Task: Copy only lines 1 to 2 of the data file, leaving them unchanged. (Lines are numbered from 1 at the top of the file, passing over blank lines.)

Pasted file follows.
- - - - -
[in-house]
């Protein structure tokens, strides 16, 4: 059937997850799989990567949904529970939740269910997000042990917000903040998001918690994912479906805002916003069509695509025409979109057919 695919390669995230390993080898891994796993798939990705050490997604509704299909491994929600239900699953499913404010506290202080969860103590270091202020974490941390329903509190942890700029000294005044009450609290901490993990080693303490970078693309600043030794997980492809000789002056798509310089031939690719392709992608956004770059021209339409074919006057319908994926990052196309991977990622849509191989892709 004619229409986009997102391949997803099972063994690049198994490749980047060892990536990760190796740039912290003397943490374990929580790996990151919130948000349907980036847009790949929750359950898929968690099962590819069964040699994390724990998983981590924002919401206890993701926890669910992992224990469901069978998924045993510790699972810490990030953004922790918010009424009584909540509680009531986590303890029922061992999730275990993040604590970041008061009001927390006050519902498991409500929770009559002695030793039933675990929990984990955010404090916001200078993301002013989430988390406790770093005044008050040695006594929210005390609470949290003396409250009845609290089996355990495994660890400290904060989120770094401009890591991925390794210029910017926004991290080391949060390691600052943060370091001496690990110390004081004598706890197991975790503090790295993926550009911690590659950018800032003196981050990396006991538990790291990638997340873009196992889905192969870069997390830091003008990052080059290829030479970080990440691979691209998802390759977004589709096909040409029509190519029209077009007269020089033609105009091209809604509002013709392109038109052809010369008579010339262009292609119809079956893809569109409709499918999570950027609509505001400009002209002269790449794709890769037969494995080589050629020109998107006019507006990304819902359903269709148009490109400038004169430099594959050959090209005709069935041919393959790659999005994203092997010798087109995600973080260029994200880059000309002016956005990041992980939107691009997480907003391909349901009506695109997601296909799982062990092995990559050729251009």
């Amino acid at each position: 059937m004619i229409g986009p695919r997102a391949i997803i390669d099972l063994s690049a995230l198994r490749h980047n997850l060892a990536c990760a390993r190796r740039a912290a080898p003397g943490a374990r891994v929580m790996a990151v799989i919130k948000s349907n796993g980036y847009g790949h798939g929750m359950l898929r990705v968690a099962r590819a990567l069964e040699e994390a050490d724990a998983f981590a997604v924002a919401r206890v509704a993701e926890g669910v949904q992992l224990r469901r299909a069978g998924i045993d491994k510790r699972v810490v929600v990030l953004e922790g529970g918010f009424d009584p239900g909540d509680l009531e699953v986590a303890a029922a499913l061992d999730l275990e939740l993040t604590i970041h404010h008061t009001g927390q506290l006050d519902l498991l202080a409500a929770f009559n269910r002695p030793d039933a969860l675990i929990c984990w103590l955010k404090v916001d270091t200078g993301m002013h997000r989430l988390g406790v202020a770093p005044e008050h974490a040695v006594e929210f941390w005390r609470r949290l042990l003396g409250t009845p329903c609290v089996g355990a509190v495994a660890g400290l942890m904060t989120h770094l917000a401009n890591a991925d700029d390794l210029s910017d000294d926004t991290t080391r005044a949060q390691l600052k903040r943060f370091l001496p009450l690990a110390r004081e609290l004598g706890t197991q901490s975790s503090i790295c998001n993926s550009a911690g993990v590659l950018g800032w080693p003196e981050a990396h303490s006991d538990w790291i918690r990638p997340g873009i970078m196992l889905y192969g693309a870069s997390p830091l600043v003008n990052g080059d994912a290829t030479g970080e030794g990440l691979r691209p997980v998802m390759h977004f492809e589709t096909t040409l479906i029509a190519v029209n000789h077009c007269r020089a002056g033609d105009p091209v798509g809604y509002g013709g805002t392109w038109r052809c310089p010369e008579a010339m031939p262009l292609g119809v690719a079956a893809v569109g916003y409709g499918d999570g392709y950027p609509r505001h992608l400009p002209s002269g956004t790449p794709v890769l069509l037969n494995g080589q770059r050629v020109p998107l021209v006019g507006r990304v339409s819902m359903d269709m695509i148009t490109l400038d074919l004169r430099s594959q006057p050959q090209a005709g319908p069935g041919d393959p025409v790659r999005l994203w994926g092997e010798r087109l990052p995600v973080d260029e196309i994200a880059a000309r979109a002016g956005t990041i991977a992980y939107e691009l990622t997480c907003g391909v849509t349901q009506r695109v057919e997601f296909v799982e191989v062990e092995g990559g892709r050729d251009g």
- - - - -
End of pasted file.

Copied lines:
[in-house]
């Protein structure tokens, strides 16, 4: 059937997850799989990567949904529970939740269910997000042990917000903040998001918690994912479906805002916003069509695509025409979109057919 695919390669995230390993080898891994796993798939990705050490997604509704299909491994929600239900699953499913404010506290202080969860103590270091202020974490941390329903509190942890700029000294005044009450609290901490993990080693303490970078693309600043030794997980492809000789002056798509310089031939690719392709992608956004770059021209339409074919006057319908994926990052196309991977990622849509191989892709 004619229409986009997102391949997803099972063994690049198994490749980047060892990536990760190796740039912290003397943490374990929580790996990151919130948000349907980036847009790949929750359950898929968690099962590819069964040699994390724990998983981590924002919401206890993701926890669910992992224990469901069978998924045993510790699972810490990030953004922790918010009424009584909540509680009531986590303890029922061992999730275990993040604590970041008061009001927390006050519902498991409500929770009559002695030793039933675990929990984990955010404090916001200078993301002013989430988390406790770093005044008050040695006594929210005390609470949290003396409250009845609290089996355990495994660890400290904060989120770094401009890591991925390794210029910017926004991290080391949060390691600052943060370091001496690990110390004081004598706890197991975790503090790295993926550009911690590659950018800032003196981050990396006991538990790291990638997340873009196992889905192969870069997390830091003008990052080059290829030479970080990440691979691209998802390759977004589709096909040409029509190519029209077009007269020089033609105009091209809604509002013709392109038109052809010369008579010339262009292609119809079956893809569109409709499918999570950027609509505001400009002209002269790449794709890769037969494995080589050629020109998107006019507006990304819902359903269709148009490109400038004169430099594959050959090209005709069935041919393959790659999005994203092997010798087109995600973080260029994200880059000309002016956005990041992980939107691009997480907003391909349901009506695109997601296909799982062990092995990559050729251009």